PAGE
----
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I am writing my first shell script. In my script I would like to check if a certain command exists, and if not, install the executable. How would I check if this command exists?

if #check that foobar command doesnt exist
    #now install foobar
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Just happened to come across. I think this is the same question as: stackoverflow.com/questions/592620/… , but it gives much more details. –  Jerry Tian Oct 23 '12 at 4:14
@JerryTian thanks for the link –  Andrew Oct 23 '12 at 16:26

4 Answers 4

up vote 50 down vote accepted

In general, that depends on your shell, but if you use bash, zsh, ksh or sh (as provided by dash), the following should work:

if ! type "$foobar_command_name" > /dev/null; then
  # install foobar here

For a real installation script, you'd probably want to be sure that type doesn't return successfully in the case when there is an alias foobar. In bash you could do something like this:

if ! foobar_loc="$(type -p "$foobar_command_name")" || [ -z "$foobar_loc" ]; then
  # install foobar here
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I like this answer. I tried not to be too swayed by ivants' image which I like even more ;) –  Michael Durrant Sep 23 '11 at 0:21
hmm...when I change it to say if ! type "foo" > /dev/null; then I get the output on the screen "myscript.sh: line 12: type: foo: not found", however, it still seems to work because when I say if ! type "ls" > /dev/null; there is no output and the if statement does not get executed (since it returns true). How can I silence the output when the command doesnt exist? –  Andrew Sep 23 '11 at 20:37
Andrew, try if ! type "foo" > /dev/null 2>&1; –  ivant Sep 26 '11 at 21:47
> /dev/null 2>&1 is the same as &> /dev/null –  iuliux Sep 5 '12 at 8:54
Perfect. This works great. –  DrewVS Sep 27 '12 at 15:43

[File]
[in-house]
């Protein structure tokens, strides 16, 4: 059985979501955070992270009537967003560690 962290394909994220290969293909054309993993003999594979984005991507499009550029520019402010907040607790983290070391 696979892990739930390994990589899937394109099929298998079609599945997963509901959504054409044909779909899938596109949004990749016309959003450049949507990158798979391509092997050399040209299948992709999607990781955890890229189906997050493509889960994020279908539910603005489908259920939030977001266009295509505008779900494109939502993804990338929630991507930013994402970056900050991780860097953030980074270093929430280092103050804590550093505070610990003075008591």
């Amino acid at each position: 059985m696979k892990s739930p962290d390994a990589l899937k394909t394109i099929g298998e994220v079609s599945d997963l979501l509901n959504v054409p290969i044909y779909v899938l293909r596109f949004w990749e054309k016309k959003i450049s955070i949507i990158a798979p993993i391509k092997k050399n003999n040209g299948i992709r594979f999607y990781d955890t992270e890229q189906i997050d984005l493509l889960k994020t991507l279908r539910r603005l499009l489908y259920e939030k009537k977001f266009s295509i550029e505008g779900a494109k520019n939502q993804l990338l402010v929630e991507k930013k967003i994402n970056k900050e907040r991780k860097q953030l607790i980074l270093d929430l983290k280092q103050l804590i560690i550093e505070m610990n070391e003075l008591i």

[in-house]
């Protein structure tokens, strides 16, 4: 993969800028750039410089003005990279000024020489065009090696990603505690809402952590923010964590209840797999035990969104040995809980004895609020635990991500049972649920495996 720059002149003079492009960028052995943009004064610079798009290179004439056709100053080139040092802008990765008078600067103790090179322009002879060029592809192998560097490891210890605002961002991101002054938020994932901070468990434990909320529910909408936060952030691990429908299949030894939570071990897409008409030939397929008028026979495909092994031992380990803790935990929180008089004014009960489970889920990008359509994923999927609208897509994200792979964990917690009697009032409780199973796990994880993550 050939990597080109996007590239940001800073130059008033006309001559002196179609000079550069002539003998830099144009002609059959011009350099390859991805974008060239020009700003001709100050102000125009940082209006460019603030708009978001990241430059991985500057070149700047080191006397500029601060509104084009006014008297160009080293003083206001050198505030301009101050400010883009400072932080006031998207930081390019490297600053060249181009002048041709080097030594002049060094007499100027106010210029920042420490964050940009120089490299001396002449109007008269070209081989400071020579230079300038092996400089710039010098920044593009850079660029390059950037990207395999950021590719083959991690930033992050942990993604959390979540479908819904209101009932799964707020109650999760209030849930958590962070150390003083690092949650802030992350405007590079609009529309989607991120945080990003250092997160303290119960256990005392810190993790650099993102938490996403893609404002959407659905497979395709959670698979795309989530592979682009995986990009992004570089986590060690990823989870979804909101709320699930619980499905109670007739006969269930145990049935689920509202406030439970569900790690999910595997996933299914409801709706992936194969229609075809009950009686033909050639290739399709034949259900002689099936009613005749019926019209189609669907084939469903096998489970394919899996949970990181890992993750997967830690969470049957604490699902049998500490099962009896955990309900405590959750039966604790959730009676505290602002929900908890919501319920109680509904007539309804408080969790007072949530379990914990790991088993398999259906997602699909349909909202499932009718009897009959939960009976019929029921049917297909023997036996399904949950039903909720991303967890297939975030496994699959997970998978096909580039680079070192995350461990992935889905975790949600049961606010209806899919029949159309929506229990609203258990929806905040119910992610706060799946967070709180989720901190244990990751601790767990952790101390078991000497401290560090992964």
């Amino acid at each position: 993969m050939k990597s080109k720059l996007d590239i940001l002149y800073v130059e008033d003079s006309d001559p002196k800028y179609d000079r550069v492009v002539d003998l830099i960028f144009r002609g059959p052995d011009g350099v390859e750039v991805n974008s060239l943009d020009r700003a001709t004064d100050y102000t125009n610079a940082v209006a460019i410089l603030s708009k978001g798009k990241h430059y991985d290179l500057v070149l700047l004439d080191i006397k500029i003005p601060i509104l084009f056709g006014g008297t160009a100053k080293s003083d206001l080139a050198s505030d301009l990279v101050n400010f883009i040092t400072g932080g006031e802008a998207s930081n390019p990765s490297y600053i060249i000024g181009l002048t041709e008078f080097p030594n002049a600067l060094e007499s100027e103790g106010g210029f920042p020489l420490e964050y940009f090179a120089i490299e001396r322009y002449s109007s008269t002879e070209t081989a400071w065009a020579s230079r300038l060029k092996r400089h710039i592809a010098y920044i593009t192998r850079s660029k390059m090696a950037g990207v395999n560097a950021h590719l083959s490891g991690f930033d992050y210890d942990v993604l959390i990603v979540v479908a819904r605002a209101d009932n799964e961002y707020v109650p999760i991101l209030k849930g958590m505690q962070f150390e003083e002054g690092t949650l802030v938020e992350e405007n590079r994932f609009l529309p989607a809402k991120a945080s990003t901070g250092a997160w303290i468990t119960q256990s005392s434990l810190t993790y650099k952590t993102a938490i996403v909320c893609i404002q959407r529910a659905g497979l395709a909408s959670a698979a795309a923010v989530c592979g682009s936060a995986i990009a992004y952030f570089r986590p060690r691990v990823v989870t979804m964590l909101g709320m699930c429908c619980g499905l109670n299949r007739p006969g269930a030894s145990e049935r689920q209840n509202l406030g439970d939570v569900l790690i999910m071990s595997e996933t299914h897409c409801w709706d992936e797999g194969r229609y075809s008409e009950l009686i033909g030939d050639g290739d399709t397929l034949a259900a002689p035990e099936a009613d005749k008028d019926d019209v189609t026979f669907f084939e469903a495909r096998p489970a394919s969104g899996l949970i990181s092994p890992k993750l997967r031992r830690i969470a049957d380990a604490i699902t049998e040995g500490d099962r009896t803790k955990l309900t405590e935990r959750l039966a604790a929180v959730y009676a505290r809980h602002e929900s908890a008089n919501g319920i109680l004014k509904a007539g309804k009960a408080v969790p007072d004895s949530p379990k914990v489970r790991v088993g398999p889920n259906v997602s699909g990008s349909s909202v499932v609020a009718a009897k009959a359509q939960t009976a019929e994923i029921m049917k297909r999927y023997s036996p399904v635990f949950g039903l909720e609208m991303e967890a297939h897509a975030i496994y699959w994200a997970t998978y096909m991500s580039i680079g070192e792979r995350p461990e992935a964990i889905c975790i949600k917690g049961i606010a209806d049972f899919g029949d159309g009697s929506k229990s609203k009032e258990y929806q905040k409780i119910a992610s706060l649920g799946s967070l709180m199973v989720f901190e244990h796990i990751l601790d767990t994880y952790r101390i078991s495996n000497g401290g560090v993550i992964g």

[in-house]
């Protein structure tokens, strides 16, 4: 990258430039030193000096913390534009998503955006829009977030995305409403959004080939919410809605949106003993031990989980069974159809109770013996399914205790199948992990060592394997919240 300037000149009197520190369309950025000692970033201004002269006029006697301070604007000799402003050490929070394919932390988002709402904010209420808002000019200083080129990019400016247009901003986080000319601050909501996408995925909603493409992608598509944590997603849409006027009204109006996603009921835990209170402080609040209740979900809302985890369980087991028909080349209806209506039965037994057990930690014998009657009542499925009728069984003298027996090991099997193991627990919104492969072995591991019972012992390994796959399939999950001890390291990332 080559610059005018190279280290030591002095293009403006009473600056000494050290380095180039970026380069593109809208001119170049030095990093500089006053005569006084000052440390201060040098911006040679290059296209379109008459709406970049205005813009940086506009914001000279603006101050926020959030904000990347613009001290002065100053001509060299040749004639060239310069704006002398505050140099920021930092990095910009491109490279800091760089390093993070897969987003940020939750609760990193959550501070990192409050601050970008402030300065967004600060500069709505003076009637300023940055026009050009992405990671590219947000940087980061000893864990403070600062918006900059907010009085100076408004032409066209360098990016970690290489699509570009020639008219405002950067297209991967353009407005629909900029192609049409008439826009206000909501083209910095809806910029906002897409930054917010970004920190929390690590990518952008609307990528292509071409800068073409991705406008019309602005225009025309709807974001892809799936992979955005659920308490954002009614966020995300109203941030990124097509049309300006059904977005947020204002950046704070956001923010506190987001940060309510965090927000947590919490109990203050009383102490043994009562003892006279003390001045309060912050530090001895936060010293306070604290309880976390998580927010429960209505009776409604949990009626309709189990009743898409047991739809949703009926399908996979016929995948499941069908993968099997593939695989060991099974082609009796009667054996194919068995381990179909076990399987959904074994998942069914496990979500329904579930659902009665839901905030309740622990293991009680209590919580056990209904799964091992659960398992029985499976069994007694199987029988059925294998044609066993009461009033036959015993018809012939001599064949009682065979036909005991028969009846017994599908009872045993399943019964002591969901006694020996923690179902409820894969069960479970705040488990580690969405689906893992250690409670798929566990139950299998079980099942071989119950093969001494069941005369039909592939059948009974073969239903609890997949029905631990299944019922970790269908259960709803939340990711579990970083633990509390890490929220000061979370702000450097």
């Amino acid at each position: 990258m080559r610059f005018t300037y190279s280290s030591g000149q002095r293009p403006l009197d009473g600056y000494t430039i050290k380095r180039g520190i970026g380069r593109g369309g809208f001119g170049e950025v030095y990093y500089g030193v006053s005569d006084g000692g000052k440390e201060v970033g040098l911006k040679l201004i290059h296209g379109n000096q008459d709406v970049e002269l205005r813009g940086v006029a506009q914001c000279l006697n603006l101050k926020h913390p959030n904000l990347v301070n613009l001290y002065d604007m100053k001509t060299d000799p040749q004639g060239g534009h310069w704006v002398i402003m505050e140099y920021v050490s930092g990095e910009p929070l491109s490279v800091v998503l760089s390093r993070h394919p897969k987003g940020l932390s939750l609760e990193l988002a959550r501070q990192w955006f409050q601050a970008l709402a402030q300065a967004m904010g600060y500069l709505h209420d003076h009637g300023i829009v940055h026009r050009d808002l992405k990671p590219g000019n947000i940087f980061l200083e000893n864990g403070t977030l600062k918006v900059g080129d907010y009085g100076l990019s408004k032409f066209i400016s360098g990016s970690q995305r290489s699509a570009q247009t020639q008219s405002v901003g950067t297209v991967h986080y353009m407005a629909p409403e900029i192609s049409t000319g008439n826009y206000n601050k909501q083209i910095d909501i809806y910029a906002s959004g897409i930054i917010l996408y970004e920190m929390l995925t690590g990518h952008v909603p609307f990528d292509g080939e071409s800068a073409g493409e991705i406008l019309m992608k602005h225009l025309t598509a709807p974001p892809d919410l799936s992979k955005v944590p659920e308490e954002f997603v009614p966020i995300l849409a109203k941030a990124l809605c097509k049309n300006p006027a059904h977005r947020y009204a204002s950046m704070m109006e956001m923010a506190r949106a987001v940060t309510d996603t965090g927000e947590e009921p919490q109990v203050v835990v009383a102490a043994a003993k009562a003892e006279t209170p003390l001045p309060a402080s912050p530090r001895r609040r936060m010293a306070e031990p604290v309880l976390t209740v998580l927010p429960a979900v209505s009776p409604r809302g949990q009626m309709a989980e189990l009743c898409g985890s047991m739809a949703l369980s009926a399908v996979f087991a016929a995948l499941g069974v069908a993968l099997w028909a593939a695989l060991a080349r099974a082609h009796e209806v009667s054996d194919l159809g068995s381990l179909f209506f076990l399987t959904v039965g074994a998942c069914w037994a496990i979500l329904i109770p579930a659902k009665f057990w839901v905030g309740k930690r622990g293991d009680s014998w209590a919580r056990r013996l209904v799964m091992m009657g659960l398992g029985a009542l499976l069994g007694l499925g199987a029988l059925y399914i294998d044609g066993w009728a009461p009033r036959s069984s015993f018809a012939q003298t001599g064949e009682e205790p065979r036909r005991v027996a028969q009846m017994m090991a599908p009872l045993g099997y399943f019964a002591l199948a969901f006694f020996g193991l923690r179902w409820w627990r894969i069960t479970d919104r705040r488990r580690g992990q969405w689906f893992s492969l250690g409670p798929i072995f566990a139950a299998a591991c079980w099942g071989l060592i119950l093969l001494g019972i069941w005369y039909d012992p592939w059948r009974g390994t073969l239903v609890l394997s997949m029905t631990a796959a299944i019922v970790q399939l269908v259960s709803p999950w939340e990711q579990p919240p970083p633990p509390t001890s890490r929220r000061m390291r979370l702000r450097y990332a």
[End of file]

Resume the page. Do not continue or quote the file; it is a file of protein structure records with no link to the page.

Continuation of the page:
try using type:

type foobar

For example:

$ type ls
ls is aliased to `ls --color=auto'

$ type foobar
-bash: type: foobar: not found

This is preferable to which for a few reasons:

1) the default which implementations only support the -a option that shows all options, so you have to find an alternative version to support aliases

2) type will tell you exactly what you are looking at (be it a bash function or an alias or a proper binary).

3) type doesn't require a subprocess

4) type cannot be masked by a binary (for example, on a linux box, if you create a program called which which appears in path before the real which, things hit the fan. type, on the other hand, is a shell built-in [yes, a subordinate inadvertently did this once]

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Could you put this in the form of an if/else statement (one that doesn't output to the console)? –  Andrew Sep 23 '11 at 2:37

Check if a program exists from a bash script covers this very well. In any shell script, you're best off running command -v $command_name for testing if $command_name can be run. In bash you can use hash $command_name, which also hashes the result of any path lookup, or type -P $binary_name if you only want to see binaries (not functions etc.)

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which <cmd>

also see options which supports for aliases if applicable to your case.


$ which foobar
which: no foobar in (/usr/local/bin:/usr/bin:/cygdrive/c/Program Files (x86)/PC Connectivity Solution:/cygdrive/c/Windows/system32/System32/WindowsPowerShell/v1.0:/cygdrive/d/Program Files (x86)/Graphviz 2.28/bin:/cygdrive/d/Program Files (x86)/GNU/GnuPG
$ if [ $? -eq 0 ]; then echo "foobar is found in PATH"; else echo "foobar is NOT found in PATH, of course it does not mean it is not installed."; fi
foobar is NOT found in PATH, of course it does not mean it is not installed.

PS: Note that not everything that's installed may be in PATH. Usually to check whether something is "installed" or not one would use installation related commands relevant to the OS. E.g. rpm -qa | grep -i "foobar" for RHEL.

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which has other pitfalls as well –  Foo Bah Sep 22 '11 at 23:53
I was just starting to read man type to see how it's better.. may be you can save me some time by posting it here.. :) –  thekashyap Sep 22 '11 at 23:55
it's help type :) –  Foo Bah Sep 22 '11 at 23:56
The real trouble with which is that it is an external command, and won't be able to deal with the specifics of the current shell session internals, as it can have no knowledge of them. –  Henk Langeveld Feb 16 at 12:04

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